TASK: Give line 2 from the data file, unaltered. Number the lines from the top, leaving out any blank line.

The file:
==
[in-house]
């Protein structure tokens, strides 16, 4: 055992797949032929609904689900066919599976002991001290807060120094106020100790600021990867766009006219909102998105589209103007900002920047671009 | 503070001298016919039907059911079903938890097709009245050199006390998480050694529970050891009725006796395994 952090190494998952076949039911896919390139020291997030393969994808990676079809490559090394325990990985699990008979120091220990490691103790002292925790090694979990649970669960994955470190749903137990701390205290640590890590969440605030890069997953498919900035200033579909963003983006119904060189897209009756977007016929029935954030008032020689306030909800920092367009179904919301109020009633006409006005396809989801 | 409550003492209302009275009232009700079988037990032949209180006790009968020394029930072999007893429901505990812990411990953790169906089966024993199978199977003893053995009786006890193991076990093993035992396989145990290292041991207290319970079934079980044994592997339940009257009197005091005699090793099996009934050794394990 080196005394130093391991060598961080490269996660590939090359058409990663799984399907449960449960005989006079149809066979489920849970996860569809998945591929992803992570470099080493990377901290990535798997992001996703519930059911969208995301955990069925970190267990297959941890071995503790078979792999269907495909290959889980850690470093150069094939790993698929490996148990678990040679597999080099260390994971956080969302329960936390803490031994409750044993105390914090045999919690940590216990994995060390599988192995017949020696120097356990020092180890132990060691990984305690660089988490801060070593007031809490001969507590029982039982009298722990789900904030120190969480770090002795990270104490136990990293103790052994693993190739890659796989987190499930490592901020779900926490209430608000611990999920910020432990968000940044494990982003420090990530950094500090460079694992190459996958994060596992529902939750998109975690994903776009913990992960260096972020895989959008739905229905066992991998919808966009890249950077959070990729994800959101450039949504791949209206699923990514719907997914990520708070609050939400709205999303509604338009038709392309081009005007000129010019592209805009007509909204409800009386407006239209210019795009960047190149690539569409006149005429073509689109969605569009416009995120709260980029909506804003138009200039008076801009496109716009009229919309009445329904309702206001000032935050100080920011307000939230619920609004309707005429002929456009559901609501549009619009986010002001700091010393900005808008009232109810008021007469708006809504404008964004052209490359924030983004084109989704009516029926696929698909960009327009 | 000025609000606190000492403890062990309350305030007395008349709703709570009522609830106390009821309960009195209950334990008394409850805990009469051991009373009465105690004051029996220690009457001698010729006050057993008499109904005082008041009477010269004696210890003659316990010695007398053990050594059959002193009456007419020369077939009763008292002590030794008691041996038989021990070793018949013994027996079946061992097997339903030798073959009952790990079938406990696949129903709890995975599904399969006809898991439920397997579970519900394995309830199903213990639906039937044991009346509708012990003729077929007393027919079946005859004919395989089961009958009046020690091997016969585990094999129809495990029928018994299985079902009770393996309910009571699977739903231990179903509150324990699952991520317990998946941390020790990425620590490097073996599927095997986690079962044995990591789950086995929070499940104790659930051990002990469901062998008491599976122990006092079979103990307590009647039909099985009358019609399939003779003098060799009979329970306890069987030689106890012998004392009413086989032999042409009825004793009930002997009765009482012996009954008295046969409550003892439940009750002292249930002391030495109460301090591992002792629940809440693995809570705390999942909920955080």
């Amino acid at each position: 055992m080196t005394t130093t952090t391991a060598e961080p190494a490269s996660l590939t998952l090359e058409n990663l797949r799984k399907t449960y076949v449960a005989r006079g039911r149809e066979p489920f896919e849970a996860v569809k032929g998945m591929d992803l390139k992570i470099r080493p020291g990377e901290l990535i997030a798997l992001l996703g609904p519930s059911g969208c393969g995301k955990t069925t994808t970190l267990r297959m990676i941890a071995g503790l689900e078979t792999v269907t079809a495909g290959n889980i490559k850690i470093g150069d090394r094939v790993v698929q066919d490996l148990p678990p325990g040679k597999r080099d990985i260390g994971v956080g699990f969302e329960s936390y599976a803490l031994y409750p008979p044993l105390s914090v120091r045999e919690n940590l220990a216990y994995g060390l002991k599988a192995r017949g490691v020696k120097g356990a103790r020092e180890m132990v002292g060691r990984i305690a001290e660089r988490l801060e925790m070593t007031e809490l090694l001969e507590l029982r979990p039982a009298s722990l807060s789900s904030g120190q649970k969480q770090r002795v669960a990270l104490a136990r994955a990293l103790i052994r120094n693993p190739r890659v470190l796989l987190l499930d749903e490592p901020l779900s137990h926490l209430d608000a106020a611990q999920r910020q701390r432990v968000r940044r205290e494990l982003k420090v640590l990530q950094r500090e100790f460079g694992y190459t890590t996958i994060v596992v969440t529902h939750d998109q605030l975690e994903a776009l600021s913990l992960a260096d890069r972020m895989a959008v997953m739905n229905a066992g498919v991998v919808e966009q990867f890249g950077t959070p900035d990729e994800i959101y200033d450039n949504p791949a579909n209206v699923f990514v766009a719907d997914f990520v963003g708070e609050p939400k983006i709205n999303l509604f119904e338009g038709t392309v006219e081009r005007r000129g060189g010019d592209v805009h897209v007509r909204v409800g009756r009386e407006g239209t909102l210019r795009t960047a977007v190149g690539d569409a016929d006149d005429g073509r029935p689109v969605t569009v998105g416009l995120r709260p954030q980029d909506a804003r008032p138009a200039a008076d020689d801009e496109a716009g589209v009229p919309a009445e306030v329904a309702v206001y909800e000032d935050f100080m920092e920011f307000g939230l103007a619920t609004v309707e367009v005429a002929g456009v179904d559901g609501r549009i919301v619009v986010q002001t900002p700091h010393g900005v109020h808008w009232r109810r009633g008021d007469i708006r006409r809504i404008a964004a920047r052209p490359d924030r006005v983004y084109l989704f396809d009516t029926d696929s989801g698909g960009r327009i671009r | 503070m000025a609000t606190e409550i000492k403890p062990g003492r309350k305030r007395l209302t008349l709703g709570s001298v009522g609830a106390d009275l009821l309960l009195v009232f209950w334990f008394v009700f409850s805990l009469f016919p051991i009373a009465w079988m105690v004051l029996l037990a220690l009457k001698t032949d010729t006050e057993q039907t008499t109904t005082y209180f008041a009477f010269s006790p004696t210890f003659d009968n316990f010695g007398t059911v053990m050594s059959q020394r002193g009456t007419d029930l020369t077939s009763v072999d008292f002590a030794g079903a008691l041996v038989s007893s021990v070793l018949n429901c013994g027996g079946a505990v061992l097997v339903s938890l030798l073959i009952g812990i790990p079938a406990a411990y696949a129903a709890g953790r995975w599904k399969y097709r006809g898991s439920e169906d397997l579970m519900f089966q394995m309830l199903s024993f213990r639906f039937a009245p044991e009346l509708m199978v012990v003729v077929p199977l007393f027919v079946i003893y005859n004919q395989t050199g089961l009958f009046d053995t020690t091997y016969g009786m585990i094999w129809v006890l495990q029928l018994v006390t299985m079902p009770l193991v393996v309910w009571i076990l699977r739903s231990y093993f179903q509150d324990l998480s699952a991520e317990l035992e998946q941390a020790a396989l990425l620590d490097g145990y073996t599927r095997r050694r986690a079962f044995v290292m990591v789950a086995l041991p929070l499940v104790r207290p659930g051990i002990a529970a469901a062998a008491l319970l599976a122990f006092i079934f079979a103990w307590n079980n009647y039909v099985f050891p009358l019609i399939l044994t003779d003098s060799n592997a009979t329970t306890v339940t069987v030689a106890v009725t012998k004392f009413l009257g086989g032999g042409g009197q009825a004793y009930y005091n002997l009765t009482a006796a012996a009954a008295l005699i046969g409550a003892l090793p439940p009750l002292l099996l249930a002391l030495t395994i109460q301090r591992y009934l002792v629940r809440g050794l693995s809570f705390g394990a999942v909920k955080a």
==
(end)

């Protein structure tokens, strides 16, 4: 055992797949032929609904689900066919599976002991001290807060120094106020100790600021990867766009006219909102998105589209103007900002920047671009 | 503070001298016919039907059911079903938890097709009245050199006390998480050694529970050891009725006796395994 952090190494998952076949039911896919390139020291997030393969994808990676079809490559090394325990990985699990008979120091220990490691103790002292925790090694979990649970669960994955470190749903137990701390205290640590890590969440605030890069997953498919900035200033579909963003983006119904060189897209009756977007016929029935954030008032020689306030909800920092367009179904919301109020009633006409006005396809989801 | 409550003492209302009275009232009700079988037990032949209180006790009968020394029930072999007893429901505990812990411990953790169906089966024993199978199977003893053995009786006890193991076990093993035992396989145990290292041991207290319970079934079980044994592997339940009257009197005091005699090793099996009934050794394990 080196005394130093391991060598961080490269996660590939090359058409990663799984399907449960449960005989006079149809066979489920849970996860569809998945591929992803992570470099080493990377901290990535798997992001996703519930059911969208995301955990069925970190267990297959941890071995503790078979792999269907495909290959889980850690470093150069094939790993698929490996148990678990040679597999080099260390994971956080969302329960936390803490031994409750044993105390914090045999919690940590216990994995060390599988192995017949020696120097356990020092180890132990060691990984305690660089988490801060070593007031809490001969507590029982039982009298722990789900904030120190969480770090002795990270104490136990990293103790052994693993190739890659796989987190499930490592901020779900926490209430608000611990999920910020432990968000940044494990982003420090990530950094500090460079694992190459996958994060596992529902939750998109975690994903776009913990992960260096972020895989959008739905229905066992991998919808966009890249950077959070990729994800959101450039949504791949209206699923990514719907997914990520708070609050939400709205999303509604338009038709392309081009005007000129010019592209805009007509909204409800009386407006239209210019795009960047190149690539569409006149005429073509689109969605569009416009995120709260980029909506804003138009200039008076801009496109716009009229919309009445329904309702206001000032935050100080920011307000939230619920609004309707005429002929456009559901609501549009619009986010002001700091010393900005808008009232109810008021007469708006809504404008964004052209490359924030983004084109989704009516029926696929698909960009327009 | 000025609000606190000492403890062990309350305030007395008349709703709570009522609830106390009821309960009195209950334990008394409850805990009469051991009373009465105690004051029996220690009457001698010729006050057993008499109904005082008041009477010269004696210890003659316990010695007398053990050594059959002193009456007419020369077939009763008292002590030794008691041996038989021990070793018949013994027996079946061992097997339903030798073959009952790990079938406990696949129903709890995975599904399969006809898991439920397997579970519900394995309830199903213990639906039937044991009346509708012990003729077929007393027919079946005859004919395989089961009958009046020690091997016969585990094999129809495990029928018994299985079902009770393996309910009571699977739903231990179903509150324990699952991520317990998946941390020790990425620590490097073996599927095997986690079962044995990591789950086995929070499940104790659930051990002990469901062998008491599976122990006092079979103990307590009647039909099985009358019609399939003779003098060799009979329970306890069987030689106890012998004392009413086989032999042409009825004793009930002997009765009482012996009954008295046969409550003892439940009750002292249930002391030495109460301090591992002792629940809440693995809570705390999942909920955080």